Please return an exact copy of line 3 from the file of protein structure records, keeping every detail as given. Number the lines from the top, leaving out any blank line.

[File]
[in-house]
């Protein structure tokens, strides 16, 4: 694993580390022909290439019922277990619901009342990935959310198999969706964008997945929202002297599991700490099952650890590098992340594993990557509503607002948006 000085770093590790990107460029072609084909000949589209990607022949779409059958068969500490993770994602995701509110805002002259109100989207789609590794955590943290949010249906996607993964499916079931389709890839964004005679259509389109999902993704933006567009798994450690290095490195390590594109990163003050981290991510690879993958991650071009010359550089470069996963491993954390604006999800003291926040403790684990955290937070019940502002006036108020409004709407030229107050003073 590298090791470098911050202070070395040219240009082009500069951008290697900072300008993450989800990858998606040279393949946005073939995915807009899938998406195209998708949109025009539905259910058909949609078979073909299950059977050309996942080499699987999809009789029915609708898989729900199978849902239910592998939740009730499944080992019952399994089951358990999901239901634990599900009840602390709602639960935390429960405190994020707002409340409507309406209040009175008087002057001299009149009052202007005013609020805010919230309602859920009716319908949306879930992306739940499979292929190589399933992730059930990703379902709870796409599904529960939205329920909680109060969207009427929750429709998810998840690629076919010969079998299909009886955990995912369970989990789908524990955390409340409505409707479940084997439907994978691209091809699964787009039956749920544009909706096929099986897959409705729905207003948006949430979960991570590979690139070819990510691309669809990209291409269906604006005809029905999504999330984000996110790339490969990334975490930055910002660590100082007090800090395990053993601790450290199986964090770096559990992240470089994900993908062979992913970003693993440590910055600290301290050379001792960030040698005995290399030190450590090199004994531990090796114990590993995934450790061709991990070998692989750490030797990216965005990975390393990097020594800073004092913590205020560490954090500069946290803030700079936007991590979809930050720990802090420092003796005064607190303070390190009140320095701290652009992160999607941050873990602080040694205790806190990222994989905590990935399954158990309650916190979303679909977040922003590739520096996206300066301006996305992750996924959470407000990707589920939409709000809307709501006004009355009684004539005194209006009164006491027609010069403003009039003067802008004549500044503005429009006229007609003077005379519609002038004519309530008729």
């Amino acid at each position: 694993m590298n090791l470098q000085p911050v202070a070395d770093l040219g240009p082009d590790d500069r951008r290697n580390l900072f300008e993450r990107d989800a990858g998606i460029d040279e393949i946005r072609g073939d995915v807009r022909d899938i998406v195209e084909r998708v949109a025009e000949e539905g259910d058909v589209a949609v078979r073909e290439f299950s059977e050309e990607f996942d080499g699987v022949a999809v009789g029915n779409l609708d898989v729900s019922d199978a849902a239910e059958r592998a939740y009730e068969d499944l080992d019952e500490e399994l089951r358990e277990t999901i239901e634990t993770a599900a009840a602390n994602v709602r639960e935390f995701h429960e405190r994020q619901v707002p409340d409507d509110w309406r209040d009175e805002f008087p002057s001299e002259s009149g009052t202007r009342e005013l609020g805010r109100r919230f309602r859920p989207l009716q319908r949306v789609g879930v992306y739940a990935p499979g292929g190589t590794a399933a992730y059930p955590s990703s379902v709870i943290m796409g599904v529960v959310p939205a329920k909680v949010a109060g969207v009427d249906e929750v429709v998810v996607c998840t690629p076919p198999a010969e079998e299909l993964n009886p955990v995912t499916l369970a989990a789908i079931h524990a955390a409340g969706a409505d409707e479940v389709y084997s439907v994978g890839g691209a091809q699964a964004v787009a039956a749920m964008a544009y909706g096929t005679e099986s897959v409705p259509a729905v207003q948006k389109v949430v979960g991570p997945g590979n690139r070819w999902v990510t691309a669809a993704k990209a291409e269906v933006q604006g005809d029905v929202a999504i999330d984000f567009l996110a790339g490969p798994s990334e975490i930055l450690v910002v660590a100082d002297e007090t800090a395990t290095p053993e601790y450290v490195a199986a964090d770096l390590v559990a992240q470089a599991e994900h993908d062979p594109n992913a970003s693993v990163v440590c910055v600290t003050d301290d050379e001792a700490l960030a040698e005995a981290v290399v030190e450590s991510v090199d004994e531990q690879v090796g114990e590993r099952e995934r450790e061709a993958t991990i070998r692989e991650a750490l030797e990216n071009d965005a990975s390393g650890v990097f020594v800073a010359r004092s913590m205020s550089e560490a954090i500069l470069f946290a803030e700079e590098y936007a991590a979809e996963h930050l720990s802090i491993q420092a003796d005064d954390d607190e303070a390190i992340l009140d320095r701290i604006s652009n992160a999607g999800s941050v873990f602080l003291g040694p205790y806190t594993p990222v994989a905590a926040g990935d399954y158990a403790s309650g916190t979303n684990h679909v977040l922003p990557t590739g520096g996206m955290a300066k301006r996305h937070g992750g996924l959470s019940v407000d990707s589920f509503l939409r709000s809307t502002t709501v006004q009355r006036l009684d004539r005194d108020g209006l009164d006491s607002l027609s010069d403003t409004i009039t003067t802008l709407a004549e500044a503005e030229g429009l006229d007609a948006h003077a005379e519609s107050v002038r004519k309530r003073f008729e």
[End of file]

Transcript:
């Amino acid at each position: 694993m590298n090791l470098q000085p911050v202070a070395d770093l040219g240009p082009d590790d500069r951008r290697n580390l900072f300008e993450r990107d989800a990858g998606i460029d040279e393949i946005r072609g073939d995915v807009r022909d899938i998406v195209e084909r998708v949109a025009e000949e539905g259910d058909v589209a949609v078979r073909e290439f299950s059977e050309e990607f996942d080499g699987v022949a999809v009789g029915n779409l609708d898989v729900s019922d199978a849902a239910e059958r592998a939740y009730e068969d499944l080992d019952e500490e399994l089951r358990e277990t999901i239901e634990t993770a599900a009840a602390n994602v709602r639960e935390f995701h429960e405190r994020q619901v707002p409340d409507d509110w309406r209040d009175e805002f008087p002057s001299e002259s009149g009052t202007r009342e005013l609020g805010r109100r919230f309602r859920p989207l009716q319908r949306v789609g879930v992306y739940a990935p499979g292929g190589t590794a399933a992730y059930p955590s990703s379902v709870i943290m796409g599904v529960v959310p939205a329920k909680v949010a109060g969207v009427d249906e929750v429709v998810v996607c998840t690629p076919p198999a010969e079998e299909l993964n009886p955990v995912t499916l369970a989990a789908i079931h524990a955390a409340g969706a409505d409707e479940v389709y084997s439907v994978g890839g691209a091809q699964a964004v787009a039956a749920m964008a544009y909706g096929t005679e099986s897959v409705p259509a729905v207003q948006k389109v949430v979960g991570p997945g590979n690139r070819w999902v990510t691309a669809a993704k990209a291409e269906v933006q604006g005809d029905v929202a999504i999330d984000f567009l996110a790339g490969p798994s990334e975490i930055l450690v910002v660590a100082d002297e007090t800090a395990t290095p053993e601790y450290v490195a199986a964090d770096l390590v559990a992240q470089a599991e994900h993908d062979p594109n992913a970003s693993v990163v440590c910055v600290t003050d301290d050379e001792a700490l960030a040698e005995a981290v290399v030190e450590s991510v090199d004994e531990q690879v090796g114990e590993r099952e995934r450790e061709a993958t991990i070998r692989e991650a750490l030797e990216n071009d965005a990975s390393g650890v990097f020594v800073a010359r004092s913590m205020s550089e560490a954090i500069l470069f946290a803030e700079e590098y936007a991590a979809e996963h930050l720990s802090i491993q420092a003796d005064d954390d607190e303070a390190i992340l009140d320095r701290i604006s652009n992160a999607g999800s941050v873990f602080l003291g040694p205790y806190t594993p990222v994989a905590a926040g990935d399954y158990a403790s309650g916190t979303n684990h679909v977040l922003p990557t590739g520096g996206m955290a300066k301006r996305h937070g992750g996924l959470s019940v407000d990707s589920f509503l939409r709000s809307t502002t709501v006004q009355r006036l009684d004539r005194d108020g209006l009164d006491s607002l027609s010069d403003t409004i009039t003067t802008l709407a004549e500044a503005e030229g429009l006229d007609a948006h003077a005379e519609s107050v002038r004519k309530r003073f008729e």